Gloucestershire Old Spot pigs are at risk of extinction thanks to the soaring popularity of a rival breed which starred in Downton Abbey, according to a top breeder.
Millions of viewers watched Lady Mary take up the ‘unladylike’ hobby of pig breeding during the final series of the hit BBC drama in 2015.
Her pig of choice was the Oxford Sandy and Black – and since then the number of breeding Gloucestershire Old Spot sows has halved.
There are now just 709 left, according to the British Pig Association – small enough to class the breed as ‘at risk’.
Leading breeder Judy Hancox, 58, believes the high-profile appearance of Oxford Sandy and Blacks has accelerated the demise of the Old Spot.
“The Gloucestershire Old Spot has been done to death, it has been very fashionable for a long time,” she said.
“The Oxford Sandy and Black just took over from the Gloucestershire Old Spot. They are still around but there is only a finite number of breeders.”
Gloucestershire Old Spots were once on the endangered list, with just 176 breeding sows in the UK in 1967.
But thanks to the dedicated efforts of breeders and the Rare Breeds Survival Trust, numbers had soared to 1,430 by 2014.
But by 2016, there were just 709 registered pedigree sows – less than half the number of two years before.
Meanwhile, the Oxford species has seen a small increase in popularity, increasing from 550 registered sows in 2014, to 567 in 2016.
Both breeds appear on the ‘at risk’ list produced by the Department for Environment Food and Rural Affairs (DEFRA) due to their small numbers.
The Old Spot was the first species in the world to be listed by the European Union’s protected food names scheme.
Judy, who runs Butts Farm Rare Breeds in South Cerney, Glos, provided one of the actual pigs which appeared in Downton Abbey in 2015, which she has since named ‘Lady Mary’.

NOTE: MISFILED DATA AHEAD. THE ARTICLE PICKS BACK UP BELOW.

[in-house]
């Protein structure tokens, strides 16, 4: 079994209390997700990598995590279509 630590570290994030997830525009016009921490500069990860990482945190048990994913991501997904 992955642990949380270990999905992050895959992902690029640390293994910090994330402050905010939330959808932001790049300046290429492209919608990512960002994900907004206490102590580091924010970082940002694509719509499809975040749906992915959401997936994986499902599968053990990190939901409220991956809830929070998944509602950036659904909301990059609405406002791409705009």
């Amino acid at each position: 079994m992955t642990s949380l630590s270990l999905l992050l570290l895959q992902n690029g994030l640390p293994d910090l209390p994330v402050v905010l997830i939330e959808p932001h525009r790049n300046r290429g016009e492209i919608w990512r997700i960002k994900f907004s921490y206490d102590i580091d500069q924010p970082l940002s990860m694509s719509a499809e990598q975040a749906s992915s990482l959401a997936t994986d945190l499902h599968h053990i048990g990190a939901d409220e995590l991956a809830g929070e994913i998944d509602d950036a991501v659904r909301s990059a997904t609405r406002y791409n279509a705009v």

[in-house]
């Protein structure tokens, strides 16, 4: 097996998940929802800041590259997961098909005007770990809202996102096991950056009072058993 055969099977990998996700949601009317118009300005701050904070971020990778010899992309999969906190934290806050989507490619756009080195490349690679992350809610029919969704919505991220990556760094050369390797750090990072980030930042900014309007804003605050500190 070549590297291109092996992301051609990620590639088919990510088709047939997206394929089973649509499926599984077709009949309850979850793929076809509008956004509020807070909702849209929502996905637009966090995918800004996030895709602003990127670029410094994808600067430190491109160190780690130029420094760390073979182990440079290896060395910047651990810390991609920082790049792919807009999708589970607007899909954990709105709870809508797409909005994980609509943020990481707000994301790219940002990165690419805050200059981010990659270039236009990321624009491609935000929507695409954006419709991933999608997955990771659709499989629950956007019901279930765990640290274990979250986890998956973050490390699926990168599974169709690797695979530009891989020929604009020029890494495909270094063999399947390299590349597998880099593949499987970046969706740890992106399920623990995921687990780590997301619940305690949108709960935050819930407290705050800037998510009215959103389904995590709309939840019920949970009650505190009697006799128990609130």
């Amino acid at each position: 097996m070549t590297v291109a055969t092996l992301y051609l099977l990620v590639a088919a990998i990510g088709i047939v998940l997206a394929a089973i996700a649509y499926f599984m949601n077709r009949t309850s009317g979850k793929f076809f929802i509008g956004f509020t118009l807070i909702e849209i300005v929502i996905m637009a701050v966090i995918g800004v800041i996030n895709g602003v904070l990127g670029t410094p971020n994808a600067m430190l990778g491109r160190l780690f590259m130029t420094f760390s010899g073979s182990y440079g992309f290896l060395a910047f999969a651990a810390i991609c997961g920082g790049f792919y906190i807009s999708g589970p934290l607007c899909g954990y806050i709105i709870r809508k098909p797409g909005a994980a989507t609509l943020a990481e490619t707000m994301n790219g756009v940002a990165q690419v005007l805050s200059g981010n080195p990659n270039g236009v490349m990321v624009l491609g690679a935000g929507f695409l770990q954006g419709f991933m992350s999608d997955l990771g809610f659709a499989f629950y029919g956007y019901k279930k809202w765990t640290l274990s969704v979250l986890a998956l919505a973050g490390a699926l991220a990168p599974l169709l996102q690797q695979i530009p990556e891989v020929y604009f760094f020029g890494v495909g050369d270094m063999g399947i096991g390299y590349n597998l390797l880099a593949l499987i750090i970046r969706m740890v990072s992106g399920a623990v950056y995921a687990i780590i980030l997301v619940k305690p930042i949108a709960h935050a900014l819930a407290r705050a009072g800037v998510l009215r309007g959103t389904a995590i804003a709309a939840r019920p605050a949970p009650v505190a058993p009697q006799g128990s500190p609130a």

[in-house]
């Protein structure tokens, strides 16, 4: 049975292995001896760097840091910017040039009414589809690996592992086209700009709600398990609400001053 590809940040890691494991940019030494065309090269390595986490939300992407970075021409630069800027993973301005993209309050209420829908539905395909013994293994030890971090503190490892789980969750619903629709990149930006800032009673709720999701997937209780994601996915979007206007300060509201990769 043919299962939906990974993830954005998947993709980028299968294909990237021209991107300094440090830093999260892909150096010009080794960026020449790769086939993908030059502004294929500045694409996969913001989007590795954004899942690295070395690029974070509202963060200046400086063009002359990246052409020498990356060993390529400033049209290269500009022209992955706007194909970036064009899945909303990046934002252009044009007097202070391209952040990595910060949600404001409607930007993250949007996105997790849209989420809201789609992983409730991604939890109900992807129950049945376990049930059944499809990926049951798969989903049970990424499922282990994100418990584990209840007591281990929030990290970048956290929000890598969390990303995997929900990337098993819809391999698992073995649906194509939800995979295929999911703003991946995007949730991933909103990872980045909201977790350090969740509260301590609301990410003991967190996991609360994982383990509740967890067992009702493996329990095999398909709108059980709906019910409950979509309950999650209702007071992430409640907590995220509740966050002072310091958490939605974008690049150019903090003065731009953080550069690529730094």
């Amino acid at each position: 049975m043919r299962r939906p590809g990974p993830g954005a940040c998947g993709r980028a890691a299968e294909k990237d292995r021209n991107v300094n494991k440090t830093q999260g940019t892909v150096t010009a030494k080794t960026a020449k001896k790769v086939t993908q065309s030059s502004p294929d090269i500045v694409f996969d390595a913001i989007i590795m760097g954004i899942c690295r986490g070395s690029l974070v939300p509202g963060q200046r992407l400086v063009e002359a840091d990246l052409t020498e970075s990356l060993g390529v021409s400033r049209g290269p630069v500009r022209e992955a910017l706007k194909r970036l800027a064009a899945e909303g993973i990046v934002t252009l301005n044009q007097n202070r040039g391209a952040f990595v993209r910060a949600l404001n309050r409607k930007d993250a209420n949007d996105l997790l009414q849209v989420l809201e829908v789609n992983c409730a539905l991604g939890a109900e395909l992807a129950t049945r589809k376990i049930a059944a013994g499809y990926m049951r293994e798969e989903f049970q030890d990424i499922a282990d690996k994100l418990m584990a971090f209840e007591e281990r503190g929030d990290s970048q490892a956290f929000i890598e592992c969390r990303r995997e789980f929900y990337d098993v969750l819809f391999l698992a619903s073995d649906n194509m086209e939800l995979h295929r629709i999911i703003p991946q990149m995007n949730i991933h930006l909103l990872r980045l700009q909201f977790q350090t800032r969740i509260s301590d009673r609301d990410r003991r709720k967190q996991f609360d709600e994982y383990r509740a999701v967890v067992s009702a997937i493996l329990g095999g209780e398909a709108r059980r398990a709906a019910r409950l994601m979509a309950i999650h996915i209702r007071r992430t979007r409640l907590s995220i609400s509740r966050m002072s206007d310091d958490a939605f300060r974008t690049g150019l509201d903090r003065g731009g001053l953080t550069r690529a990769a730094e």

The Downton story line was a “big turn up” for the Oxford breed, adding: “It is one of those things. They have had a lot of publicity lately.
“Oxford Sandy and Blacks becoming popular is a contributing factor to the demise of the Old Spot.”
Now aged six years old, Lady Mary is producing one litter a year and is in retirement at her Cotswolds home.
Proud owner Judy said the sow was “royalty” on the rare breed farm, where she has kept pigs for 26 years.
Marcus Bates, chief executive of the British Pig Association, said: “Both are at risk of extinction, the threshold is 1,500 Gloucestershire sows and there are 709 – there is a long way to go.
“The situation has been a lot worse than it is today. In 1967 there were only 176 Gloucestershire sows.
“They were saved by a very dedicated group of breeders, if you think back to that sort of era, Sgt Pepper had only just been released, Greenpeace didn’t exist, conservation was less mainstream than now.”
Since you are here
Since you are here, we wanted to ask for your help.
Journalism in Britain is under threat. The government is becoming increasingly authoritarian and our media is run by a handful of billionaires, most of whom reside overseas and all of them have strong political allegiances and financial motivations.
Our mission is to hold the powerful to account. It is vital that free media is allowed to exist to expose hypocrisy, corruption, wrongdoing and abuse of power. But we can't do it without you.
If you can afford to contribute a small donation to the site it will help us to continue our work in the best interests of the public. We only ask you to donate what you can afford, with an option to cancel your subscription at any point.
To donate or subscribe to The London Economic, click here.
The TLE shop is also now open, with all profits going to supporting our work.
The shop can be found here.
You can also SUBSCRIBE TO OUR NEWSLETTER .